To carry out operations in space we need an infrastructure composed of three segments: space, ground, users

To carry out operations in space we need an infrastructure composed of three segments: space, ground and user

Technology  |  Interview  |  Space

“I’ll show you how our lives depend on space cybersecurity”

If our economy is already a space economy, our society is as well. Cyber security is strategic for the 8,000 satellites in orbit, while enemy states and hackers are on the prowl. Matteo Lucchetti, director of Cyber 4.0, tells Infra Journal: “Space is a useful but vulnerable economic domain. The most threatened sector is the government sector”

Probably what comes to mind most often when talking about the space economy is travelling on board a rocket. Like what Elon Musk, Jeff Bezos and Richard Branson have done and would like to offer with their specifically founded space companies. Those trips, however grandiose (and expensive), are but a small part of an industry worth hundreds of billions of dollars. So new and growing that it is hard to calculate.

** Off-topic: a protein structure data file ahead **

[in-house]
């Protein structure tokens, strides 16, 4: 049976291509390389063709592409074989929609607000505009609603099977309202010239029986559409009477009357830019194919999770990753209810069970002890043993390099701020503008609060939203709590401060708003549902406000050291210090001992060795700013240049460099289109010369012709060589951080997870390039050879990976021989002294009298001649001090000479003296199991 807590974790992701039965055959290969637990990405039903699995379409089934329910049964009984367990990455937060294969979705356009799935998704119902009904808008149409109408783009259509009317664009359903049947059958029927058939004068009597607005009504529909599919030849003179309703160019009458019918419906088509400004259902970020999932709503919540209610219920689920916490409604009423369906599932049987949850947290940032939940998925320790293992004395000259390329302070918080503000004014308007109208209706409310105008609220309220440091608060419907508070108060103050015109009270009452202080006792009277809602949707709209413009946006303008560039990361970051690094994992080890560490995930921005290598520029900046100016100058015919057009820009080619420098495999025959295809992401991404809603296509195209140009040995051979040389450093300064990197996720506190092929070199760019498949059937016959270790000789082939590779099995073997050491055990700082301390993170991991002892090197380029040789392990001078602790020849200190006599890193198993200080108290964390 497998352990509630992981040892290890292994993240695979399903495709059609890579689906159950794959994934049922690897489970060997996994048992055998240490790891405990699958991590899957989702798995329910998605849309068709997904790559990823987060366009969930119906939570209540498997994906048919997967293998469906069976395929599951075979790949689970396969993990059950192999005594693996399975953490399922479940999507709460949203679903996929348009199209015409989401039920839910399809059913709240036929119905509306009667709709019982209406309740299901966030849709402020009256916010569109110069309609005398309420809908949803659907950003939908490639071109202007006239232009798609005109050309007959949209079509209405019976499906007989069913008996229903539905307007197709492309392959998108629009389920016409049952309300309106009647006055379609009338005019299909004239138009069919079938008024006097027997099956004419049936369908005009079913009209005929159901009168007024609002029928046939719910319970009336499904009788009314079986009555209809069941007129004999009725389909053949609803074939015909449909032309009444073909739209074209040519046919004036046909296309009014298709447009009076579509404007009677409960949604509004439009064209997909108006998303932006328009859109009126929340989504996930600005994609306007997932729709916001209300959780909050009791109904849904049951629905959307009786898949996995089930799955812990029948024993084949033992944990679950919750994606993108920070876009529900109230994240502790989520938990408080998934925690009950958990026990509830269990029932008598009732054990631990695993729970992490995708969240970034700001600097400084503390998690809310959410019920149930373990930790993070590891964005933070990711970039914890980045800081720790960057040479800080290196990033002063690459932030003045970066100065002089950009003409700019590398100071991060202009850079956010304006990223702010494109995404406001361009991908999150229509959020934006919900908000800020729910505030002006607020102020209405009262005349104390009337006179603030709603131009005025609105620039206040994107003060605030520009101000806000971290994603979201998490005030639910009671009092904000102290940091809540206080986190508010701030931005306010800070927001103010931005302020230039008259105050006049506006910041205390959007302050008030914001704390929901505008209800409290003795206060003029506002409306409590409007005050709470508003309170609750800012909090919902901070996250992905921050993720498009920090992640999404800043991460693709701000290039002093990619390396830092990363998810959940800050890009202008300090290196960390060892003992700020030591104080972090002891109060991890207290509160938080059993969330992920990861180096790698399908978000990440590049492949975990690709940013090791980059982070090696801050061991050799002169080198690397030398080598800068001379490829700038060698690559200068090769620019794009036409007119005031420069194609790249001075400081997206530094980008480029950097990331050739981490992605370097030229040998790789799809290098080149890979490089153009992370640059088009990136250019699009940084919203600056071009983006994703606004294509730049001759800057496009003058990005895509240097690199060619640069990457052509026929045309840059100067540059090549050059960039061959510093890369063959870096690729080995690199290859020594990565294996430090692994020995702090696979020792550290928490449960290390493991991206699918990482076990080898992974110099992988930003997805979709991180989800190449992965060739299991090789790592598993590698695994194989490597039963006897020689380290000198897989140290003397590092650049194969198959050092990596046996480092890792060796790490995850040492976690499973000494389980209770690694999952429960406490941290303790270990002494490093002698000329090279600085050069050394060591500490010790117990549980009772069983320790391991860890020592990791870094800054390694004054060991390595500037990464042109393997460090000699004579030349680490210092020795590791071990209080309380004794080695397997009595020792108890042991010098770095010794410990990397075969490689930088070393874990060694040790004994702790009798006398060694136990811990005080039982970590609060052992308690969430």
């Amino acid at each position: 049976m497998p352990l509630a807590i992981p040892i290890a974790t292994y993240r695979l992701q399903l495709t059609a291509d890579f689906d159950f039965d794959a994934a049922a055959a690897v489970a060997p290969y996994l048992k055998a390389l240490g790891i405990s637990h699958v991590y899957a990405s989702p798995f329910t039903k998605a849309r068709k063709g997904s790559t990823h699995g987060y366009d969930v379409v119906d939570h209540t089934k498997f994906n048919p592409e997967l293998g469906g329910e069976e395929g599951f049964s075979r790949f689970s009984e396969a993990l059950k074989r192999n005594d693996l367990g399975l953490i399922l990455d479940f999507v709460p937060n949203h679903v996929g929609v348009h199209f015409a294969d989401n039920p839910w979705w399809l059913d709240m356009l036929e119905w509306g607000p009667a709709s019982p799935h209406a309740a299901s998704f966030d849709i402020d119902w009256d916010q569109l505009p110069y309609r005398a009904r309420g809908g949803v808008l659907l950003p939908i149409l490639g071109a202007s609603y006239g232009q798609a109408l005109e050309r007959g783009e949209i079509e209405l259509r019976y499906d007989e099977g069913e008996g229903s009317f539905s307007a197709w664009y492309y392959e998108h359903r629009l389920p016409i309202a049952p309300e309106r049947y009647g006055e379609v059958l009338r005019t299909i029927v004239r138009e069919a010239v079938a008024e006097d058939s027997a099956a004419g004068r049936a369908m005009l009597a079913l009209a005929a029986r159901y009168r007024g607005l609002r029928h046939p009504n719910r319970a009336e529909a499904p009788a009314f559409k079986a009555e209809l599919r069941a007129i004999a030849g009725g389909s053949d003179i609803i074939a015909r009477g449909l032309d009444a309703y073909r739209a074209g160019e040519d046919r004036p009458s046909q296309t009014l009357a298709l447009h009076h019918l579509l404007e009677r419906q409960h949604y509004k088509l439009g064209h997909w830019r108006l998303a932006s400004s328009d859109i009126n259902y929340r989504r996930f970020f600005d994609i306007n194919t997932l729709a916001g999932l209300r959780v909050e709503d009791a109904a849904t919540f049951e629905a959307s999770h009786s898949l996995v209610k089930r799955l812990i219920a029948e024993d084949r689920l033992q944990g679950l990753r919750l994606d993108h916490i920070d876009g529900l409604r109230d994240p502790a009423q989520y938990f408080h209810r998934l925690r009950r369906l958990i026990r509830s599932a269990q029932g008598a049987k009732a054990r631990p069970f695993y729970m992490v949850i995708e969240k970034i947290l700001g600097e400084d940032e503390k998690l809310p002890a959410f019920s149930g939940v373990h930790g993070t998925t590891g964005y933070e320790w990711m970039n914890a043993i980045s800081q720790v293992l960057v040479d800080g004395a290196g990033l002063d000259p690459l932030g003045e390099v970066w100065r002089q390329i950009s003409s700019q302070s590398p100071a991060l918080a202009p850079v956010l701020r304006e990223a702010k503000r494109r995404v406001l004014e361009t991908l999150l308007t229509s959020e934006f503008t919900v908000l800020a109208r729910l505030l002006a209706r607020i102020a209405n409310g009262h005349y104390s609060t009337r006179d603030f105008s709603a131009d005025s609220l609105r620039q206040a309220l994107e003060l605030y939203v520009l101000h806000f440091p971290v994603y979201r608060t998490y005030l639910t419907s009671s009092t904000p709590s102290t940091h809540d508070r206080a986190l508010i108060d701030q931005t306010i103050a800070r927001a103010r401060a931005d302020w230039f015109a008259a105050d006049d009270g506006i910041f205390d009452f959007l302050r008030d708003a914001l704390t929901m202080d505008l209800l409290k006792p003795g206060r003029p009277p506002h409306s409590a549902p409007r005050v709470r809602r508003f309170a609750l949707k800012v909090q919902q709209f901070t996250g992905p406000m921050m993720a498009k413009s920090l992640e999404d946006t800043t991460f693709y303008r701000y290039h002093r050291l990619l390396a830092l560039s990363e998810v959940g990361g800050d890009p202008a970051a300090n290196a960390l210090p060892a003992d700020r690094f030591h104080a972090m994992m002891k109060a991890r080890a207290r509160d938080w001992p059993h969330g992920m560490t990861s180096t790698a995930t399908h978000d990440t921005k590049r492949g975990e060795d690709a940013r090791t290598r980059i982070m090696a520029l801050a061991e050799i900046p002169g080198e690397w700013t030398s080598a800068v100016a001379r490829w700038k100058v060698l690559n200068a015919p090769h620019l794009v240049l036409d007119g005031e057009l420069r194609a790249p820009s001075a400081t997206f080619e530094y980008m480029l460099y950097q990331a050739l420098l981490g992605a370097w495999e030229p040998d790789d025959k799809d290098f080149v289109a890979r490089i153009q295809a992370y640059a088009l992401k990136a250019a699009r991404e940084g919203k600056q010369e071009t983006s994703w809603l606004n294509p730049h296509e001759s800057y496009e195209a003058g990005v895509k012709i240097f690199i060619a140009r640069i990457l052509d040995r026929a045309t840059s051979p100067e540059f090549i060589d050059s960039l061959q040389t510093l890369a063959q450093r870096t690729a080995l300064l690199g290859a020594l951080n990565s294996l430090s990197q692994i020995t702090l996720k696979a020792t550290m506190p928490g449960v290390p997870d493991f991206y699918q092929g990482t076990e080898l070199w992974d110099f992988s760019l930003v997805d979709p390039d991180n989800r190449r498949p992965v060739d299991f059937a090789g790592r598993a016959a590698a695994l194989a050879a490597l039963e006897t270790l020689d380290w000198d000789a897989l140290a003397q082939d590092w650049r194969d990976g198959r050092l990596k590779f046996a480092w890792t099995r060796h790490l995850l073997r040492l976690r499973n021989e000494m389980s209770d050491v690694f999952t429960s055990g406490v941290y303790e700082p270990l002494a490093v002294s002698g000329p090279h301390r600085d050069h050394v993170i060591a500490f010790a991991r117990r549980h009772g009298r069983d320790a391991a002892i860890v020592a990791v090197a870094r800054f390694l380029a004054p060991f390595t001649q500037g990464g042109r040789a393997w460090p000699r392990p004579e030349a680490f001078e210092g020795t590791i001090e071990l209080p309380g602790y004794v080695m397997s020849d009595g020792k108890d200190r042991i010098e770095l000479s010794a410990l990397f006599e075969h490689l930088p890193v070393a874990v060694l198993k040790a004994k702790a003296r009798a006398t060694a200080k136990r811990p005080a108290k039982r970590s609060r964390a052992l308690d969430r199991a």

If Eurostat has launched an initiative to define the statistics to put a value on it, the Space Foundation estimates about 600 billion reached in 2023. This is not thanks to the rocketsbut to the satellites: over 8,000 objects orbiting the Earth, half of which are active and on which our daily lives also depend. Because if ours is already a space economy, it is also somewhat of a space society. 

And from astronomical space to cyberspace, the step is shorter and more dangerous than one can imagine. We talked about it with Matteo Lucchetti, director of Cyber 4.0 (in the photo below, En) the highly specialised National Cybersecurity Competence Centre promoted and financed by the Ministry for Economic Development to accompany companies and public administrations towards secure digitisation.